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Wiretap scandal grows in Colombia

Times Staff Writer

President Alvaro Uribe faced a new scandal Tuesday over alleged wiretapping of political opponents and journalists, one day after he ordered the arrest of 19 present and former Colombian officials accused of signing a “devil’s pact” with right-wing paramilitaries.

In a news conference Tuesday, Defense Minister Juan Manuel Santos disclosed that the administration had uncovered a broad and systematic practice by the national police of wiretapping prominent public figures, including members of Uribe’s government.

The 12 top generals in the national police were dismissed or forced into retirement Monday over the scandal, including Colombia’s police chief, Gen. Jorge Daniel Castro, and the head of police intelligence, Gen. Guillermo Chavez.

Santos insisted that neither he nor Uribe was aware of the wiretaps. As defense minister, Santos is responsible for the Colombian armed forces, including the 130,000-member national police. He said the wiretaps had been going on for as long as three years.

“Neither he nor I nor anyone in the administration was aware this was going on,” said Santos, who became defense minister last July.

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The disclosures come as Uribe deals with a growing scandal involving allegations that many of his political supporters have colluded with outlawed paramilitary groups blamed for numerous human rights violations, including mass killings.

Arrest warrants were issued Monday for five members of Colombia’s Congress for having signed a 2001 pact with paramilitary leaders promising to work together to “re-found” the nation. Eight other members of the Senate and lower house had been arrested previously and accused of ties to the paramilitaries.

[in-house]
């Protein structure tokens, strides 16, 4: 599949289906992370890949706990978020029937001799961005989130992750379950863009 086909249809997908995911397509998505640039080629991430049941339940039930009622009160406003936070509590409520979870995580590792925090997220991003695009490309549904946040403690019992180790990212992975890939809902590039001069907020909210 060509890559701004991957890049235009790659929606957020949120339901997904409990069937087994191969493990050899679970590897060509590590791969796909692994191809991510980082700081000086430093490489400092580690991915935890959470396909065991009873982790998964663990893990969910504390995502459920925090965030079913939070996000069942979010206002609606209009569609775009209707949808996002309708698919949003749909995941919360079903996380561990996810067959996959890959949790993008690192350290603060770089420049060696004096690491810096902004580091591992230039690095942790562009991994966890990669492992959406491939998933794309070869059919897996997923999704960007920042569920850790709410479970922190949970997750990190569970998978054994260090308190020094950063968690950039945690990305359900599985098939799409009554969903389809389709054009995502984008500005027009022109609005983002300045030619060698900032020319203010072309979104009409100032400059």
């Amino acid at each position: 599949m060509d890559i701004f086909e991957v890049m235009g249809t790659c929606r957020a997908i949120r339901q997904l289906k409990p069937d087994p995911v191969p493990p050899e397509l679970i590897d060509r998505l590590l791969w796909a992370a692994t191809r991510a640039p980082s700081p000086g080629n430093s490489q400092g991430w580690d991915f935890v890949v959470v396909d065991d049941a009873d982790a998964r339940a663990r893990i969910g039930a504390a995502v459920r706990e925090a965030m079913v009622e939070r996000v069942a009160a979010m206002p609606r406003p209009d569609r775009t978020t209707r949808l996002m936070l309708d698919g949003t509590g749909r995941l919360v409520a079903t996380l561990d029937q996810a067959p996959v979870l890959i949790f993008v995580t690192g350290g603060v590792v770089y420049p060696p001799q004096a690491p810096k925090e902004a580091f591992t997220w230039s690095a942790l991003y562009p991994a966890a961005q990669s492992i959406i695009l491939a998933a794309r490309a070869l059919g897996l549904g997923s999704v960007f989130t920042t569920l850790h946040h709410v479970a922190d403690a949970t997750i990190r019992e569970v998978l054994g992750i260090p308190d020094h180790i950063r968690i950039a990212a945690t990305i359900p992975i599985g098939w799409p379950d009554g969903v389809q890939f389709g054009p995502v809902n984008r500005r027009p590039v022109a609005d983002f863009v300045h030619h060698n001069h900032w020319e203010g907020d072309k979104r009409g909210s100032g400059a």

The Uribe government said it became aware of the alleged illegal wiretapping Sunday night, when it began investigating how transcripts of wiretapped conversations appeared in Semana, a newsweekly based in Bogota, the capital.

The article embarrassed Uribe with its portrayal of jailed paramilitary leaders running criminal enterprises from their cells. The imprisoned militia leaders are in the process of confessing and giving up illegal property as part of the demobilization process engineered by the president. About 31,000 paramilitary fighters have laid down their arms as part of the plan aimed at ending four decades of civil war.

Human rights organizations and opposition groups have long suspected that they were the objects of surveillance and eavesdropping, said Jorge Rojas Rodriguez, president of a leading Bogota-based Colombian human rights organization known by its Spanish initials, CODHES.

“The government has a lot to explain from a democratic point of view, how it uses military intelligence to find out what the opposition says,” Rojas said. “It only shows this is a police state that puts a premium on arbitrariness over the rule of law.”

At the news conference, Santos said there was no proof that the national police commander or his intelligence director knew of the wiretap practice. He said he “lamented” that both had to resign but added that they had to take “political responsibility” for the actions of the force.

Santos introduced the new commander of the national police, Gen. Oscar Naranjo, who promised to “purify” the force and disclose details of the wiretaps as they are known during the course of the investigation.

Naranjo had headed the force’s investigative unit, leading inquiries of drug traffickers.

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chris.kraul@latimes.com


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